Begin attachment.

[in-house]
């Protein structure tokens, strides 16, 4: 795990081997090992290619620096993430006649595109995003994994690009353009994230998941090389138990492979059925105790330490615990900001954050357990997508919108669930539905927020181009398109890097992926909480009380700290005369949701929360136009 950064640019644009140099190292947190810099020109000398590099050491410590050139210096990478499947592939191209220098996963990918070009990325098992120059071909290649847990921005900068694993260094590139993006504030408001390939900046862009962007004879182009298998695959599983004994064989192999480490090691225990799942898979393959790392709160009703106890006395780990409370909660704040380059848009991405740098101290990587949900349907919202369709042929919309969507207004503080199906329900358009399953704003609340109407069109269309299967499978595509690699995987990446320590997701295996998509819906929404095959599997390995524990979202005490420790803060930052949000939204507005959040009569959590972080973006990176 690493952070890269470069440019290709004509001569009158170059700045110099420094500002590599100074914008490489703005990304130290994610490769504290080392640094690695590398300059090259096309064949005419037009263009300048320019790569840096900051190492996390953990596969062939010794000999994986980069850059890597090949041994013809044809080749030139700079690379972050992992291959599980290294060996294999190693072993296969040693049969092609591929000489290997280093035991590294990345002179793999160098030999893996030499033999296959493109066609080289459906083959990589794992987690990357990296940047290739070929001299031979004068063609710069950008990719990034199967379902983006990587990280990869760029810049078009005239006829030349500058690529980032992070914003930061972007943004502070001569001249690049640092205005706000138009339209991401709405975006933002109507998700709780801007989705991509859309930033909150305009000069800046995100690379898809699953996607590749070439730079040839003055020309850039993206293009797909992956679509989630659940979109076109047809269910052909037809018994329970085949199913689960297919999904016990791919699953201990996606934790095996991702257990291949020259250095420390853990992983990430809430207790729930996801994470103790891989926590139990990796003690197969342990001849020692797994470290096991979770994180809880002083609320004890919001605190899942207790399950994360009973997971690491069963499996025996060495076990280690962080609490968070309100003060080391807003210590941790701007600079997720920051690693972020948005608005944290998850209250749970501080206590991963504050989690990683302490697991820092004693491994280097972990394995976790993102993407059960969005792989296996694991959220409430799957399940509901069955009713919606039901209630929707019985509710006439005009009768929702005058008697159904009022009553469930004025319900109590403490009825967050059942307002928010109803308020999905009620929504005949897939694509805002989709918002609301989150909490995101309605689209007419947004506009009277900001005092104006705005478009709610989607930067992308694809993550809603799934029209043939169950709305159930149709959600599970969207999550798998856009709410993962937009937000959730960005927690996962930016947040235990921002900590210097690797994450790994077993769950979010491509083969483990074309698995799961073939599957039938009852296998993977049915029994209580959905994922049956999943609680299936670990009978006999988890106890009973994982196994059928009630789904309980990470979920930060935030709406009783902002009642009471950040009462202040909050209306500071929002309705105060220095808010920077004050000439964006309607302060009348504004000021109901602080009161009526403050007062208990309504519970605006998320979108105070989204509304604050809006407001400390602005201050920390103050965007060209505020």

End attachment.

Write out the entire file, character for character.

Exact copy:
[in-house]
């Protein structure tokens, strides 16, 4: 795990081997090992290619620096993430006649595109995003994994690009353009994230998941090389138990492979059925105790330490615990900001954050357990997508919108669930539905927020181009398109890097992926909480009380700290005369949701929360136009 950064640019644009140099190292947190810099020109000398590099050491410590050139210096990478499947592939191209220098996963990918070009990325098992120059071909290649847990921005900068694993260094590139993006504030408001390939900046862009962007004879182009298998695959599983004994064989192999480490090691225990799942898979393959790392709160009703106890006395780990409370909660704040380059848009991405740098101290990587949900349907919202369709042929919309969507207004503080199906329900358009399953704003609340109407069109269309299967499978595509690699995987990446320590997701295996998509819906929404095959599997390995524990979202005490420790803060930052949000939204507005959040009569959590972080973006990176 690493952070890269470069440019290709004509001569009158170059700045110099420094500002590599100074914008490489703005990304130290994610490769504290080392640094690695590398300059090259096309064949005419037009263009300048320019790569840096900051190492996390953990596969062939010794000999994986980069850059890597090949041994013809044809080749030139700079690379972050992992291959599980290294060996294999190693072993296969040693049969092609591929000489290997280093035991590294990345002179793999160098030999893996030499033999296959493109066609080289459906083959990589794992987690990357990296940047290739070929001299031979004068063609710069950008990719990034199967379902983006990587990280990869760029810049078009005239006829030349500058690529980032992070914003930061972007943004502070001569001249690049640092205005706000138009339209991401709405975006933002109507998700709780801007989705991509859309930033909150305009000069800046995100690379898809699953996607590749070439730079040839003055020309850039993206293009797909992956679509989630659940979109076109047809269910052909037809018994329970085949199913689960297919999904016990791919699953201990996606934790095996991702257990291949020259250095420390853990992983990430809430207790729930996801994470103790891989926590139990990796003690197969342990001849020692797994470290096991979770994180809880002083609320004890919001605190899942207790399950994360009973997971690491069963499996025996060495076990280690962080609490968070309100003060080391807003210590941790701007600079997720920051690693972020948005608005944290998850209250749970501080206590991963504050989690990683302490697991820092004693491994280097972990394995976790993102993407059960969005792989296996694991959220409430799957399940509901069955009713919606039901209630929707019985509710006439005009009768929702005058008697159904009022009553469930004025319900109590403490009825967050059942307002928010109803308020999905009620929504005949897939694509805002989709918002609301989150909490995101309605689209007419947004506009009277900001005092104006705005478009709610989607930067992308694809993550809603799934029209043939169950709305159930149709959600599970969207999550798998856009709410993962937009937000959730960005927690996962930016947040235990921002900590210097690797994450790994077993769950979010491509083969483990074309698995799961073939599957039938009852296998993977049915029994209580959905994922049956999943609680299936670990009978006999988890106890009973994982196994059928009630789904309980990470979920930060935030709406009783902002009642009471950040009462202040909050209306500071929002309705105060220095808010920077004050000439964006309607302060009348504004000021109901602080009161009526403050007062208990309504519970605006998320979108105070989204509304604050809006407001400390602005201050920390103050965007060209505020």